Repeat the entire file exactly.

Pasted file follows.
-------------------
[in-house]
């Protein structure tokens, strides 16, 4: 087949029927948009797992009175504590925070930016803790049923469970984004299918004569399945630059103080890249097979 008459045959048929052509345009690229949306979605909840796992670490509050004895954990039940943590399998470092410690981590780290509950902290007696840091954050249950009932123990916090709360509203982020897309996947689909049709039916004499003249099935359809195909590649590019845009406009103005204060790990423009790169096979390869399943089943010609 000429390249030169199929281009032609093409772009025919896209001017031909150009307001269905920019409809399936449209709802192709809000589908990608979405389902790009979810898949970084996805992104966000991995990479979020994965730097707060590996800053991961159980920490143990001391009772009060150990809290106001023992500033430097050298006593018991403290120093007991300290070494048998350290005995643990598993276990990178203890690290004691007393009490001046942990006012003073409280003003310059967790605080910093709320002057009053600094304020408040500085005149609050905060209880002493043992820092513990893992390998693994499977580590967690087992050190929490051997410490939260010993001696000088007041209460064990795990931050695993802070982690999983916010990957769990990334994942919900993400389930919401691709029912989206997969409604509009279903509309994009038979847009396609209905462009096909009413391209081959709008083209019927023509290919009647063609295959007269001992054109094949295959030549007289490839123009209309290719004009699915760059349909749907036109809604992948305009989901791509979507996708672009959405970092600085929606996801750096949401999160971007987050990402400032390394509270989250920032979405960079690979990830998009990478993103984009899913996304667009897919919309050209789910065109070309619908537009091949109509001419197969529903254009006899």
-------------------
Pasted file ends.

[in-house]
């Protein structure tokens, strides 16, 4: 087949029927948009797992009175504590925070930016803790049923469970984004299918004569399945630059103080890249097979 008459045959048929052509345009690229949306979605909840796992670490509050004895954990039940943590399998470092410690981590780290509950902290007696840091954050249950009932123990916090709360509203982020897309996947689909049709039916004499003249099935359809195909590649590019845009406009103005204060790990423009790169096979390869399943089943010609 000429390249030169199929281009032609093409772009025919896209001017031909150009307001269905920019409809399936449209709802192709809000589908990608979405389902790009979810898949970084996805992104966000991995990479979020994965730097707060590996800053991961159980920490143990001391009772009060150990809290106001023992500033430097050298006593018991403290120093007991300290070494048998350290005995643990598993276990990178203890690290004691007393009490001046942990006012003073409280003003310059967790605080910093709320002057009053600094304020408040500085005149609050905060209880002493043992820092513990893992390998693994499977580590967690087992050190929490051997410490939260010993001696000088007041209460064990795990931050695993802070982690999983916010990957769990990334994942919900993400389930919401691709029912989206997969409604509009279903509309994009038979847009396609209905462009096909009413391209081959709008083209019927023509290919009647063609295959007269001992054109094949295959030549007289490839123009209309290719004009699915760059349909749907036109809604992948305009989901791509979507996708672009959405970092600085929606996801750096949401999160971007987050990402400032390394509270989250920032979405960079690979990830998009990478993103984009899913996304667009897919919309050209789910065109070309619908537009091949109509001419197969529903254009006899």